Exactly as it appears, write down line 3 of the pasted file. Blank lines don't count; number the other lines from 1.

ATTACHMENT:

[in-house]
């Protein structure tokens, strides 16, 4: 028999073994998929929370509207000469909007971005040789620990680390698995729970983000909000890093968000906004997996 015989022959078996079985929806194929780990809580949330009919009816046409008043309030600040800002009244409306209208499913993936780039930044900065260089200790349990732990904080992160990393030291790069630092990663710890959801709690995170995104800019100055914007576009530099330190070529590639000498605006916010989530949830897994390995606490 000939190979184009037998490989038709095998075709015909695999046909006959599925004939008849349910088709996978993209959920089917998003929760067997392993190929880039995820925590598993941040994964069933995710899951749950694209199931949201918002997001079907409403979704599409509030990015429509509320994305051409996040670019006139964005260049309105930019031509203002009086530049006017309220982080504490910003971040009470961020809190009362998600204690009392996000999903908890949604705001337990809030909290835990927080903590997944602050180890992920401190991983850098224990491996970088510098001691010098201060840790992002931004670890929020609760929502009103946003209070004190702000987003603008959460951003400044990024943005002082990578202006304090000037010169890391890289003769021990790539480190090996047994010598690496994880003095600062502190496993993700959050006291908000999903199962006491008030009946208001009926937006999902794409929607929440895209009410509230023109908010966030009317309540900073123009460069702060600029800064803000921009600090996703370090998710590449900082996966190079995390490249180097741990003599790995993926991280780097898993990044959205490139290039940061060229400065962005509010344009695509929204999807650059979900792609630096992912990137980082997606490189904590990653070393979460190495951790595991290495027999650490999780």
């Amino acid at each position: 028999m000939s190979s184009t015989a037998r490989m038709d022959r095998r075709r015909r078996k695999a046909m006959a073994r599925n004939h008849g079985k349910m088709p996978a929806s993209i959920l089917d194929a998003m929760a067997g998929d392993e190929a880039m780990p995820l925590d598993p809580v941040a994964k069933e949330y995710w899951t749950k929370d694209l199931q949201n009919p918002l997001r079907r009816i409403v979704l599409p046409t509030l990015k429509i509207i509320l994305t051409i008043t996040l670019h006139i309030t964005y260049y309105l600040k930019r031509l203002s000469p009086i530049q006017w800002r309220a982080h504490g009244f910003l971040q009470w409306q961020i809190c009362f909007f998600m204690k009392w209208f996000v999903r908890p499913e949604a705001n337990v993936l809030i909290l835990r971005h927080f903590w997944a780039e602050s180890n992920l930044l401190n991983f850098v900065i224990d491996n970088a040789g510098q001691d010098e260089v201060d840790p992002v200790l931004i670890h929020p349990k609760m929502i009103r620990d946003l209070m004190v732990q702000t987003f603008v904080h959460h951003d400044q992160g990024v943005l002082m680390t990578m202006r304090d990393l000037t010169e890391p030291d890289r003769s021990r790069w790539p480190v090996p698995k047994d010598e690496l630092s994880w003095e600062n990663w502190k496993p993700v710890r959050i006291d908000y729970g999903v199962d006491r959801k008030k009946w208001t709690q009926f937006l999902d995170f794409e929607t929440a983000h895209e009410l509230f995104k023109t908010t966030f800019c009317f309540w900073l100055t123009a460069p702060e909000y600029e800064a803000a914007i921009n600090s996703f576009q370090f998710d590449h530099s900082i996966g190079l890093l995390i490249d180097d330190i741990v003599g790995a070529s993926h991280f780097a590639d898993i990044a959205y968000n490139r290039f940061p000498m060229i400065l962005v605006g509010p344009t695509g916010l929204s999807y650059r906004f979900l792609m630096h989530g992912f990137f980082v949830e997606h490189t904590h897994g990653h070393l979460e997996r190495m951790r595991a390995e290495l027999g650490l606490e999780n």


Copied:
């Amino acid at each position: 028999m000939s190979s184009t015989a037998r490989m038709d022959r095998r075709r015909r078996k695999a046909m006959a073994r599925n004939h008849g079985k349910m088709p996978a929806s993209i959920l089917d194929a998003m929760a067997g998929d392993e190929a880039m780990p995820l925590d598993p809580v941040a994964k069933e949330y995710w899951t749950k929370d694209l199931q949201n009919p918002l997001r079907r009816i409403v979704l599409p046409t509030l990015k429509i509207i509320l994305t051409i008043t996040l670019h006139i309030t964005y260049y309105l600040k930019r031509l203002s000469p009086i530049q006017w800002r309220a982080h504490g009244f910003l971040q009470w409306q961020i809190c009362f909007f998600m204690k009392w209208f996000v999903r908890p499913e949604a705001n337990v993936l809030i909290l835990r971005h927080f903590w997944a780039e602050s180890n992920l930044l401190n991983f850098v900065i224990d491996n970088a040789g510098q001691d010098e260089v201060d840790p992002v200790l931004i670890h929020p349990k609760m929502i009103r620990d946003l209070m004190v732990q702000t987003f603008v904080h959460h951003d400044q992160g990024v943005l002082m680390t990578m202006r304090d990393l000037t010169e890391p030291d890289r003769s021990r790069w790539p480190v090996p698995k047994d010598e690496l630092s994880w003095e600062n990663w502190k496993p993700v710890r959050i006291d908000y729970g999903v199962d006491r959801k008030k009946w208001t709690q009926f937006l999902d995170f794409e929607t929440a983000h895209e009410l509230f995104k023109t908010t966030f800019c009317f309540w900073l100055t123009a460069p702060e909000y600029e800064a803000a914007i921009n600090s996703f576009q370090f998710d590449h530099s900082i996966g190079l890093l995390i490249d180097d330190i741990v003599g790995a070529s993926h991280f780097a590639d898993i990044a959205y968000n490139r290039f940061p000498m060229i400065l962005v605006g509010p344009t695509g916010l929204s999807y650059r906004f979900l792609m630096h989530g992912f990137f980082v949830e997606h490189t904590h897994g990653h070393l979460e997996r190495m951790r595991a390995e290495l027999g650490l606490e999780n």